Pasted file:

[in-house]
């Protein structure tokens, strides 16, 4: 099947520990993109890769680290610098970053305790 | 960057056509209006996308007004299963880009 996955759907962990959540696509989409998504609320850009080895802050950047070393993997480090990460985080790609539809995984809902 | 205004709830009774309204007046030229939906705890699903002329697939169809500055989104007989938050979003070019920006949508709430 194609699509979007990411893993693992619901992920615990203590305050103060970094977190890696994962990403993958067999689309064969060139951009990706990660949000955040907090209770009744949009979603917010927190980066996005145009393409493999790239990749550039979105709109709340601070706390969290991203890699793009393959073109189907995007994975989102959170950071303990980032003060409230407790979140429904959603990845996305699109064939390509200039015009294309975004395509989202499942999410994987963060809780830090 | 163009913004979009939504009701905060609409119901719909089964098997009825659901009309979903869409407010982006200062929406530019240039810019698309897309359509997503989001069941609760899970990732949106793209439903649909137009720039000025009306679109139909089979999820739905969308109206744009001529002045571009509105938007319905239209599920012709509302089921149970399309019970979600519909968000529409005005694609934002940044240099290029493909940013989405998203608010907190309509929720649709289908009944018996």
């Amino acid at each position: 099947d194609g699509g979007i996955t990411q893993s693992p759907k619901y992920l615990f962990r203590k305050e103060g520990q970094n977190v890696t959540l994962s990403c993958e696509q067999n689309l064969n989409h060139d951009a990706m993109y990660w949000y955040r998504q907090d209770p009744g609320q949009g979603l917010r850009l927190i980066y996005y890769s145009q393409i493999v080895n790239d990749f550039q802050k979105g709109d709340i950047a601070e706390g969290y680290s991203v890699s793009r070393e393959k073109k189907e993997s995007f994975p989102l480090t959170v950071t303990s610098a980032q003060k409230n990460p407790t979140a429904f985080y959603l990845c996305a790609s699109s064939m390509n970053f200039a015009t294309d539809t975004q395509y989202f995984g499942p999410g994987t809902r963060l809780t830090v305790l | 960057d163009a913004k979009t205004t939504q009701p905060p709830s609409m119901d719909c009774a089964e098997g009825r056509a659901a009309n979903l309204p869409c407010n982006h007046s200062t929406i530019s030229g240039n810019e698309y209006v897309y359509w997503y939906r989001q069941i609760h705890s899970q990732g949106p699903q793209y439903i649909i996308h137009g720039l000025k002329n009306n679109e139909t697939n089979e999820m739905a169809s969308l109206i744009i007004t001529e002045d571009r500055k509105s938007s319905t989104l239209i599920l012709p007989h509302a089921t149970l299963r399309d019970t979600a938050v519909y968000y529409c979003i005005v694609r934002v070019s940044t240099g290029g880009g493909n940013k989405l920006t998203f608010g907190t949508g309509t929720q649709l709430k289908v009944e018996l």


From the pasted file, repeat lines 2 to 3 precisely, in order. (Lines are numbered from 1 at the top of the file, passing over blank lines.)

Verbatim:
């Protein structure tokens, strides 16, 4: 099947520990993109890769680290610098970053305790 | 960057056509209006996308007004299963880009 996955759907962990959540696509989409998504609320850009080895802050950047070393993997480090990460985080790609539809995984809902 | 205004709830009774309204007046030229939906705890699903002329697939169809500055989104007989938050979003070019920006949508709430 194609699509979007990411893993693992619901992920615990203590305050103060970094977190890696994962990403993958067999689309064969060139951009990706990660949000955040907090209770009744949009979603917010927190980066996005145009393409493999790239990749550039979105709109709340601070706390969290991203890699793009393959073109189907995007994975989102959170950071303990980032003060409230407790979140429904959603990845996305699109064939390509200039015009294309975004395509989202499942999410994987963060809780830090 | 163009913004979009939504009701905060609409119901719909089964098997009825659901009309979903869409407010982006200062929406530019240039810019698309897309359509997503989001069941609760899970990732949106793209439903649909137009720039000025009306679109139909089979999820739905969308109206744009001529002045571009509105938007319905239209599920012709509302089921149970399309019970979600519909968000529409005005694609934002940044240099290029493909940013989405998203608010907190309509929720649709289908009944018996």
């Amino acid at each position: 099947d194609g699509g979007i996955t990411q893993s693992p759907k619901y992920l615990f962990r203590k305050e103060g520990q970094n977190v890696t959540l994962s990403c993958e696509q067999n689309l064969n989409h060139d951009a990706m993109y990660w949000y955040r998504q907090d209770p009744g609320q949009g979603l917010r850009l927190i980066y996005y890769s145009q393409i493999v080895n790239d990749f550039q802050k979105g709109d709340i950047a601070e706390g969290y680290s991203v890699s793009r070393e393959k073109k189907e993997s995007f994975p989102l480090t959170v950071t303990s610098a980032q003060k409230n990460p407790t979140a429904f985080y959603l990845c996305a790609s699109s064939m390509n970053f200039a015009t294309d539809t975004q395509y989202f995984g499942p999410g994987t809902r963060l809780t830090v305790l | 960057d163009a913004k979009t205004t939504q009701p905060p709830s609409m119901d719909c009774a089964e098997g009825r056509a659901a009309n979903l309204p869409c407010n982006h007046s200062t929406i530019s030229g240039n810019e698309y209006v897309y359509w997503y939906r989001q069941i609760h705890s899970q990732g949106p699903q793209y439903i649909i996308h137009g720039l000025k002329n009306n679109e139909t697939n089979e999820m739905a169809s969308l109206i744009i007004t001529e002045d571009r500055k509105s938007s319905t989104l239209i599920l012709p007989h509302a089921t149970l299963r399309d019970t979600a938050v519909y968000y529409c979003i005005v694609r934002v070019s940044t240099g290029g880009g493909n940013k989405l920006t998203f608010g907190t949508g309509t929720q649709l709430k289908v009944e018996l």